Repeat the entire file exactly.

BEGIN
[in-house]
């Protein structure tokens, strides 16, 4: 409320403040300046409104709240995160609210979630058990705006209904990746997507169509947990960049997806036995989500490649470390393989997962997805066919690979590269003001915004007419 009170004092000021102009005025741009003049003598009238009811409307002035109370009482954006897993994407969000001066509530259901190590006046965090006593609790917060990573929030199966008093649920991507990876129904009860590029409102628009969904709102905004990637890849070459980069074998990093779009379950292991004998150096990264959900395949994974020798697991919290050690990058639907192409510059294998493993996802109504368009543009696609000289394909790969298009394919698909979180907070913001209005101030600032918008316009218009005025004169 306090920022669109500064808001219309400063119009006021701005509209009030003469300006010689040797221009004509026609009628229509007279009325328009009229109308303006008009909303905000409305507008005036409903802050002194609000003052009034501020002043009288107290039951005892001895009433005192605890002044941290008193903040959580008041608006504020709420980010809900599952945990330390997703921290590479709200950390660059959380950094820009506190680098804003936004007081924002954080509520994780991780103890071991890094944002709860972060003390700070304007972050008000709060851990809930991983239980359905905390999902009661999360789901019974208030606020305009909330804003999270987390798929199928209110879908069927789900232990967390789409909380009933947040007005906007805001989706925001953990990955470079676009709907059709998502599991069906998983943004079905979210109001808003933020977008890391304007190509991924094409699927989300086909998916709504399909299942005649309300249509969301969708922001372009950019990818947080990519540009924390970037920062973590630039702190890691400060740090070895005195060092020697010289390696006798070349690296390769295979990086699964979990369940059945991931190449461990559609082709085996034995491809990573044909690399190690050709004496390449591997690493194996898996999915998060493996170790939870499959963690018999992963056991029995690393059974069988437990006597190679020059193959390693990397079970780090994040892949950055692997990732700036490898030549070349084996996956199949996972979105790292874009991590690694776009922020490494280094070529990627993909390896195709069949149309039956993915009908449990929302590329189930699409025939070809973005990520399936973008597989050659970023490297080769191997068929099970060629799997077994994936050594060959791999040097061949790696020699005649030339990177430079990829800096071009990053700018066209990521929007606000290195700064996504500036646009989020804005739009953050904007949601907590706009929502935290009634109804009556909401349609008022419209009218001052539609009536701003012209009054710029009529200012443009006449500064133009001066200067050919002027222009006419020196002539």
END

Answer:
[in-house]
């Protein structure tokens, strides 16, 4: 409320403040300046409104709240995160609210979630058990705006209904990746997507169509947990960049997806036995989500490649470390393989997962997805066919690979590269003001915004007419 009170004092000021102009005025741009003049003598009238009811409307002035109370009482954006897993994407969000001066509530259901190590006046965090006593609790917060990573929030199966008093649920991507990876129904009860590029409102628009969904709102905004990637890849070459980069074998990093779009379950292991004998150096990264959900395949994974020798697991919290050690990058639907192409510059294998493993996802109504368009543009696609000289394909790969298009394919698909979180907070913001209005101030600032918008316009218009005025004169 306090920022669109500064808001219309400063119009006021701005509209009030003469300006010689040797221009004509026609009628229509007279009325328009009229109308303006008009909303905000409305507008005036409903802050002194609000003052009034501020002043009288107290039951005892001895009433005192605890002044941290008193903040959580008041608006504020709420980010809900599952945990330390997703921290590479709200950390660059959380950094820009506190680098804003936004007081924002954080509520994780991780103890071991890094944002709860972060003390700070304007972050008000709060851990809930991983239980359905905390999902009661999360789901019974208030606020305009909330804003999270987390798929199928209110879908069927789900232990967390789409909380009933947040007005906007805001989706925001953990990955470079676009709907059709998502599991069906998983943004079905979210109001808003933020977008890391304007190509991924094409699927989300086909998916709504399909299942005649309300249509969301969708922001372009950019990818947080990519540009924390970037920062973590630039702190890691400060740090070895005195060092020697010289390696006798070349690296390769295979990086699964979990369940059945991931190449461990559609082709085996034995491809990573044909690399190690050709004496390449591997690493194996898996999915998060493996170790939870499959963690018999992963056991029995690393059974069988437990006597190679020059193959390693990397079970780090994040892949950055692997990732700036490898030549070349084996996956199949996972979105790292874009991590690694776009922020490494280094070529990627993909390896195709069949149309039956993915009908449990929302590329189930699409025939070809973005990520399936973008597989050659970023490297080769191997068929099970060629799997077994994936050594060959791999040097061949790696020699005649030339990177430079990829800096071009990053700018066209990521929007606000290195700064996504500036646009989020804005739009953050904007949601907590706009929502935290009634109804009556909401349609008022419209009218001052539609009536701003012209009054710029009529200012443009006449500064133009001066200067050919002027222009006419020196002539």